Washington and the Kyrgyz future – Securing the Pivot … In this fourth and final part, F. William Engdhal (left) explains why the stakes for Washington in the Kyrgyzstan events are of vital geopolitical importance. Central Asia is key for Washington's strategy of global dominance, hinging on the militarization of the entire region. To this end, time-tested tactics of Low Intensity Warfare are generating the pretext for NATO's permanent expansion under the guise of the 'war on terror', with opium gainfully fueling the operations. In Central Asia, as Engdhal suggests, the survival of the U.S. empire hangs in the balance. – VoltaireNet / F. William Engdahl
Dominant Social Theme: The West is always in control of its wars.
Free-Market Analysis: Please don't write to us about VoltaireNet. We understand what it is and its controversial history. We are citing an article from it only because F. William Engdahl, whom we both admire and dislike (idea-wise, not personally) has written an extraordinary series of articles about the Anglo-American axis, of which this fourth installment, published in early June is perhaps the most impressive. The work is also a kind of power-elite meme and that is the reason we are analyzing it today. First a word about Engdahl, courtesy of Wikipedia, as follows:
His first book was called "A Century of War: Anglo-American Oil Politics and the New World Order", and discusses the role of Zbigniew Brzezinski and George Ball and of the USA in the 1979 overthrow of the Shah of Iran, which was meant to manipulate oil prices and to stop Soviet expansion … Engdahl stated in 2007 that he had come to believe that petroleum is not produced from remains of prehistoric zooplankton and algae, which had settled to a sea or lake bottom in large quantities under anoxic conditions (a theory supported by the majority of western petroleum geologists and engineers). Instead he now believes in the hypothesis that petroleum is produced underground by carbon, by conditions and forces deeper down in the Earth's core.
Engdahl calls himself an "ex peak oil believer", stating that peak oil is actually a political phenomenon. Engdahl argued that the Earth is cooling, not warming. He claims that global warming, like peak oil, is merely a "scare" and an attempt "by powerful vested interests to convince the world to sacrifice that they remain in control of the events of this planet".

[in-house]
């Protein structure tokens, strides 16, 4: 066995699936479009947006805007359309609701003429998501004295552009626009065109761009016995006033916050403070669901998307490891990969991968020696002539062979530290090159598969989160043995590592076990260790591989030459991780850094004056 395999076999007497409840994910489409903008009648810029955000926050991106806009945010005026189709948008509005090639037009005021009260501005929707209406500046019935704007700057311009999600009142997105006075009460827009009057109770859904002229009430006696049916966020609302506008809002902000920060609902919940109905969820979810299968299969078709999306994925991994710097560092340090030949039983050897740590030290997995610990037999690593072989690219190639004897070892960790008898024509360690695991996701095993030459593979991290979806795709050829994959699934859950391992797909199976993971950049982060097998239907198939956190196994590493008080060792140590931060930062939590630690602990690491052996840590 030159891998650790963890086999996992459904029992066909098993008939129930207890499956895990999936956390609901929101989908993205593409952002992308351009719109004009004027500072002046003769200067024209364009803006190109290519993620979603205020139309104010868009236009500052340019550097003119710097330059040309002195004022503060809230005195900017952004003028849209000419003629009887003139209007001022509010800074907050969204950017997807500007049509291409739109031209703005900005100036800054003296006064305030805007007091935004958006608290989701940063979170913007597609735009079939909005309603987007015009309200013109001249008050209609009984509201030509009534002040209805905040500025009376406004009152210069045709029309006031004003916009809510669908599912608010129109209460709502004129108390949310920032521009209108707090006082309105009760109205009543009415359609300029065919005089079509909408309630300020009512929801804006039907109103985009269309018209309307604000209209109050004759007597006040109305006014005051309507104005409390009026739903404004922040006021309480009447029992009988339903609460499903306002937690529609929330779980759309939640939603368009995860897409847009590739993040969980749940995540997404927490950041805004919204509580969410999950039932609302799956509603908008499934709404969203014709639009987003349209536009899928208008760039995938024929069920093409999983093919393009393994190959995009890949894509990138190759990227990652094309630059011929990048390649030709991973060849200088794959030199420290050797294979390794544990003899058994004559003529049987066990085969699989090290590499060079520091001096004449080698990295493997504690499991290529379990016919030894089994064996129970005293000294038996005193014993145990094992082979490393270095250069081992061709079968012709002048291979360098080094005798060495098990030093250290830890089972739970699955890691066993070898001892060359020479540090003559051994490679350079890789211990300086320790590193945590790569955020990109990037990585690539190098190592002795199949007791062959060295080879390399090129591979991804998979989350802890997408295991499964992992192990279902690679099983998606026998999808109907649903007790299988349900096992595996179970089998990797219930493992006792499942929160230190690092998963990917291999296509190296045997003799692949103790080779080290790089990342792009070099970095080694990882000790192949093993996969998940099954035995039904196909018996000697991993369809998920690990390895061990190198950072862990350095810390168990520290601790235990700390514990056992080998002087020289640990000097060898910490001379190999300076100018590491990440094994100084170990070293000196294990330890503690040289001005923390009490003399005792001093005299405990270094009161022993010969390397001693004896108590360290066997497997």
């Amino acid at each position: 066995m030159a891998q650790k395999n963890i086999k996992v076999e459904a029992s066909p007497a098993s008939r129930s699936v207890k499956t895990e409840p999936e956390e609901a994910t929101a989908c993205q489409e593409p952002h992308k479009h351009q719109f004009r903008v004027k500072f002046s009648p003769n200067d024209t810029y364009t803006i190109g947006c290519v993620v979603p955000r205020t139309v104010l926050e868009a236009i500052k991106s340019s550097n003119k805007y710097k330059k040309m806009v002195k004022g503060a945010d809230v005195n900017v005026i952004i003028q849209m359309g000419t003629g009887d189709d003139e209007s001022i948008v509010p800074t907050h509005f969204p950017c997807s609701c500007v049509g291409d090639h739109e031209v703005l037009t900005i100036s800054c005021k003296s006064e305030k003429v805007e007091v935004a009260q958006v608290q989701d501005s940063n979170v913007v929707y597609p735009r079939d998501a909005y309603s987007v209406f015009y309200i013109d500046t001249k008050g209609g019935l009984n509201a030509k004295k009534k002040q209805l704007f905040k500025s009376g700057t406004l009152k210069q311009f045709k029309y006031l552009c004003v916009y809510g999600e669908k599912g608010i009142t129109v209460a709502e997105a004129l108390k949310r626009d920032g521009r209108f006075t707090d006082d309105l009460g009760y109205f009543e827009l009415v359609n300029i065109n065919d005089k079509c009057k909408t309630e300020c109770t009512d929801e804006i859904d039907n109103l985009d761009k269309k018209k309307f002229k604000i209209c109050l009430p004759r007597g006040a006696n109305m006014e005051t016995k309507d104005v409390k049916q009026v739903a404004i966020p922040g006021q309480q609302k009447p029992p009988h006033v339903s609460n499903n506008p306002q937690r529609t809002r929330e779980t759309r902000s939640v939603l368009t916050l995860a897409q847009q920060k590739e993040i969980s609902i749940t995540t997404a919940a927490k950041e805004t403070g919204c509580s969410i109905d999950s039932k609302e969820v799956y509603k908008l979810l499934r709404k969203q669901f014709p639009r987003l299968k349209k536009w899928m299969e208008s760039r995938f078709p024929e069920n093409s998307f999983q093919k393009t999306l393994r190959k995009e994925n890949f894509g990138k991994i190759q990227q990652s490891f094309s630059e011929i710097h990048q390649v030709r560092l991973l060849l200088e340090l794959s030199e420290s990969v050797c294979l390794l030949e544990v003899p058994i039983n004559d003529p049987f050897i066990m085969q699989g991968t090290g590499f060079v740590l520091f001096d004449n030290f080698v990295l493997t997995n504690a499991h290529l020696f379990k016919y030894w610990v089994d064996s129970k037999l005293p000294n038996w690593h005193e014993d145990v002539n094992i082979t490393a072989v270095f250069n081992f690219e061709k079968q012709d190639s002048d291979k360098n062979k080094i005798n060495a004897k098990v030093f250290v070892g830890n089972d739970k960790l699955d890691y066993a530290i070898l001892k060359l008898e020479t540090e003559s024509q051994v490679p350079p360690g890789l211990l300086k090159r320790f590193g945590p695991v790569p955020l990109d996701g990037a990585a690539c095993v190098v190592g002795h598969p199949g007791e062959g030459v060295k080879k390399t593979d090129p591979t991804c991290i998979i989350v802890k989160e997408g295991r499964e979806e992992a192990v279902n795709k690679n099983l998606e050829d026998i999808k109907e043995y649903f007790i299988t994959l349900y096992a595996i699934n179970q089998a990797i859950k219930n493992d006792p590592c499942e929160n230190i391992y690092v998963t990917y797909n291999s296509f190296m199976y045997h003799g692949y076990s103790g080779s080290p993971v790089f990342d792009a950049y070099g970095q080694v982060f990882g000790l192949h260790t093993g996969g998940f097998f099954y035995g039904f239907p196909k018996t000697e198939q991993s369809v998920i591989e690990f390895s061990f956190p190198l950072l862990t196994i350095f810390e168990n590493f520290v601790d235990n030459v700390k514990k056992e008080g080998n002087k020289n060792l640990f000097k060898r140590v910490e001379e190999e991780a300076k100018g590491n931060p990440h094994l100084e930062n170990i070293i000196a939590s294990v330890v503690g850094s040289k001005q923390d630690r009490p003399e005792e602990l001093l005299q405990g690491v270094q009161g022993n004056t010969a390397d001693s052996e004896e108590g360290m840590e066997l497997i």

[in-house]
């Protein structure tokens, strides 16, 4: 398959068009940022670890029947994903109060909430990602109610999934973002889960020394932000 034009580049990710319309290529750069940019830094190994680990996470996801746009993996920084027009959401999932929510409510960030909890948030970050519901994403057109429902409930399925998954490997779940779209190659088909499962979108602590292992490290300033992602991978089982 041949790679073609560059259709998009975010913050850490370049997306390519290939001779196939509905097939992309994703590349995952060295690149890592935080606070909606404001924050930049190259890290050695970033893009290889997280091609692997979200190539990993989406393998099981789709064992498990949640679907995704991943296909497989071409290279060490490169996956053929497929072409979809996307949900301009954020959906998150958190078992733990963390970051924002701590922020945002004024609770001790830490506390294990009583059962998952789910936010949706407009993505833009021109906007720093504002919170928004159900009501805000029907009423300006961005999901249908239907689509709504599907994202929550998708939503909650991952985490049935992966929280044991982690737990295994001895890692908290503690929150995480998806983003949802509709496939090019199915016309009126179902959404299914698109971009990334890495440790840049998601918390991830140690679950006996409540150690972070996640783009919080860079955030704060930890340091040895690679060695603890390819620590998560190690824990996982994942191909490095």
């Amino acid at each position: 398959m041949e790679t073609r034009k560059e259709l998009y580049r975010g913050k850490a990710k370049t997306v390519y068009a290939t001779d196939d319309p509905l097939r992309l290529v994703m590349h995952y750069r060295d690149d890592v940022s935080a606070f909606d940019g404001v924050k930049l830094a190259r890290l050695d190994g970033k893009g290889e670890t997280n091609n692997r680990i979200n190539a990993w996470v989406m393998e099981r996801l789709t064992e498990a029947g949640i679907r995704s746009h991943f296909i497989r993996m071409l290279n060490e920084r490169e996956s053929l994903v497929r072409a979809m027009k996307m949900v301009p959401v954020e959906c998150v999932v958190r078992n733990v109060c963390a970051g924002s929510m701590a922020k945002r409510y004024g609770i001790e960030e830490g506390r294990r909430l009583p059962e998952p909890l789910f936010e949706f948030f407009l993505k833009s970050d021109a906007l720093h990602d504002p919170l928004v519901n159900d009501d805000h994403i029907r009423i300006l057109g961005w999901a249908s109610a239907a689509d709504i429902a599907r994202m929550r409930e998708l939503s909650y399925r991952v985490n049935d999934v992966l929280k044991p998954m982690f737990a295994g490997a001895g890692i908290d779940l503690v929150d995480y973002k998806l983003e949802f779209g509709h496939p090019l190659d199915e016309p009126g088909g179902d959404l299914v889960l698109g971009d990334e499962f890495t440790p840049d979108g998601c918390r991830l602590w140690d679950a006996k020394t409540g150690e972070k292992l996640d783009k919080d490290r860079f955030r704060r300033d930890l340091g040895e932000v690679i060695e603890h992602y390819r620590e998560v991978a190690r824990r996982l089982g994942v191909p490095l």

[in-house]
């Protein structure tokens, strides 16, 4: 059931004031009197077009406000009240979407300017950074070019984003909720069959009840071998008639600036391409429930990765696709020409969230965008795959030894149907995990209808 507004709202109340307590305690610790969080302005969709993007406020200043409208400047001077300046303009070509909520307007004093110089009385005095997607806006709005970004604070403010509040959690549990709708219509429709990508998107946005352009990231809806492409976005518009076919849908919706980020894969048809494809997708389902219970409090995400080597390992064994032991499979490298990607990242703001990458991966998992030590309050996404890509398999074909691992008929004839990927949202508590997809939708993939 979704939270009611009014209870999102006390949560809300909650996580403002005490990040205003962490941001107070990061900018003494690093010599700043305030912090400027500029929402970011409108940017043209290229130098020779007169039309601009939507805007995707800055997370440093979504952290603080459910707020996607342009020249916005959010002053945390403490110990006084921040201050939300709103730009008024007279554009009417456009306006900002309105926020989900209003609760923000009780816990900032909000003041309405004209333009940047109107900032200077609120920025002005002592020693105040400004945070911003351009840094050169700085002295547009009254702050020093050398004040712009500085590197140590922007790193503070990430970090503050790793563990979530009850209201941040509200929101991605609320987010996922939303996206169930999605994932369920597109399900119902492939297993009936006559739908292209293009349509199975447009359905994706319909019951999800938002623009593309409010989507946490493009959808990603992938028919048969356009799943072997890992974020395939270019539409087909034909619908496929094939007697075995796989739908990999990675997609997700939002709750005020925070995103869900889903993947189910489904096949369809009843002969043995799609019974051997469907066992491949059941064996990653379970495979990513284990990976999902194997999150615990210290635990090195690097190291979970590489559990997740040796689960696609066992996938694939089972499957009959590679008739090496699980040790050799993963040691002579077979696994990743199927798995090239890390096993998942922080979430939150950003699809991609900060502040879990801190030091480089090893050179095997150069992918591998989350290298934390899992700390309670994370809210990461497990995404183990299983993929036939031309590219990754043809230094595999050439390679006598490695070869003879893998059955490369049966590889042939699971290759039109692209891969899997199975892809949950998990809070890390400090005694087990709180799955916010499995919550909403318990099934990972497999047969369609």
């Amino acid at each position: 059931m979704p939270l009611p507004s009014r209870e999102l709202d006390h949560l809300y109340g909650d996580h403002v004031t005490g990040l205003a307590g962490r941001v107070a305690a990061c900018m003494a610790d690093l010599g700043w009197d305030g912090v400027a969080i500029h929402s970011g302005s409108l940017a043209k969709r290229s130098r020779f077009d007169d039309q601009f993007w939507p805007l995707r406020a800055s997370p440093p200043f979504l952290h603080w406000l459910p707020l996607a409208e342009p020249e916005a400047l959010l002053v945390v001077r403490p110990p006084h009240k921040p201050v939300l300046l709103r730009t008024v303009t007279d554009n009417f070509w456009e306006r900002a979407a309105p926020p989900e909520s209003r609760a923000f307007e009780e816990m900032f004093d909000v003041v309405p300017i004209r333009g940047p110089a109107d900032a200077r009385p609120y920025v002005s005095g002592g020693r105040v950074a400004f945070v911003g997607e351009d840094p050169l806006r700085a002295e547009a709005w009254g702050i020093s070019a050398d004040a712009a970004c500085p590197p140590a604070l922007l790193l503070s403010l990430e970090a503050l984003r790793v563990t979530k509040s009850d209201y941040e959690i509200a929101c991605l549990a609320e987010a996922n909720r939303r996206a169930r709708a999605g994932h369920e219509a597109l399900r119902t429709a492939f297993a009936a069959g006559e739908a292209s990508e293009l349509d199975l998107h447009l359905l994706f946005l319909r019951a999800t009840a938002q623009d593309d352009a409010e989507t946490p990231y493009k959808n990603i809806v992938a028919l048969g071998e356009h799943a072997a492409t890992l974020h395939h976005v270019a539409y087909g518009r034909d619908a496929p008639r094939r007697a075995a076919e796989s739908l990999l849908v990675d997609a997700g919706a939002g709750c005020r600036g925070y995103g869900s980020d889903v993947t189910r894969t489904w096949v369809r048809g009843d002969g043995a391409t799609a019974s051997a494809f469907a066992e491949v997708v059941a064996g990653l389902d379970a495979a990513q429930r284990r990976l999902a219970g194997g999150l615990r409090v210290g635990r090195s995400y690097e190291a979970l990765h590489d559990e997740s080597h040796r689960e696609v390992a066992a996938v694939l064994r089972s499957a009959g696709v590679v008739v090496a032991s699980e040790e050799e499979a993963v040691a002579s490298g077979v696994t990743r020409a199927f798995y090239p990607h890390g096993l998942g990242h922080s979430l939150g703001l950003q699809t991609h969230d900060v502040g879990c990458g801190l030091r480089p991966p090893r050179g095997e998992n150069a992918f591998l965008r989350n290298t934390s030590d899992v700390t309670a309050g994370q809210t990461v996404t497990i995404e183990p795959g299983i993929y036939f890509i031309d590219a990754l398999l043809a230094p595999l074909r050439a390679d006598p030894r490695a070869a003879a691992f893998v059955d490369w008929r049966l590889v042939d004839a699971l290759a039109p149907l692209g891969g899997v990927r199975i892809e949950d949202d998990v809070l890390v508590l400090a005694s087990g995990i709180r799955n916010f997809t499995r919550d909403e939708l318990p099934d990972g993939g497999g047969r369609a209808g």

We first heard of Engdahl when he wrote his great book A Century of War – one we remember disagreeing with at the time because we already believed that there was plenty of oil in the world and that wars about oil were actually about something else. How gratifying it is to see that Engdahl has changed his mind.
Likewise, we politely disagree with at least some of his political analysis as regards Afghanistan and the Middle East. What do we disagree with? Let us first summarize the analysis as Engdahl and others present it. The idea is that of a "long war" designed to destabilize the Middle East and eventually Russia and even China. To do this, the Anglo-American axis is cleverly applying techniques developed over the past 100 years by the British and subsequently refined by both the British and Americans.
The idea is to create and fund an insurgency that can be confronted in a series of low-intensity battles that continue without end, gradually spreading instability and confrontation throughout a given region. This was accomplished, the hypothesis goes, in the late 20th century through CIA recruitment of Al Qaeda and the subsequent development of the Taliban.
Even before 9/11, the US (and Britain presumably) was apparently planning to attack Afghanistan and Iraq. 9/11 was the putative trigger. When the fighting began, there was a ready-made (and CIA-funded) enemy available to provide the low-intensity warfare that was necessary to generate the ongoing destabilization that the West seeks. Eventually, the entire region is to be embroiled in various ethnic and tribal battles and thus destabilized and ripe for a resetting of the culture. The resetting of the culture is created by training new paramilitary and police forces in service of a new government that has a Western perspective.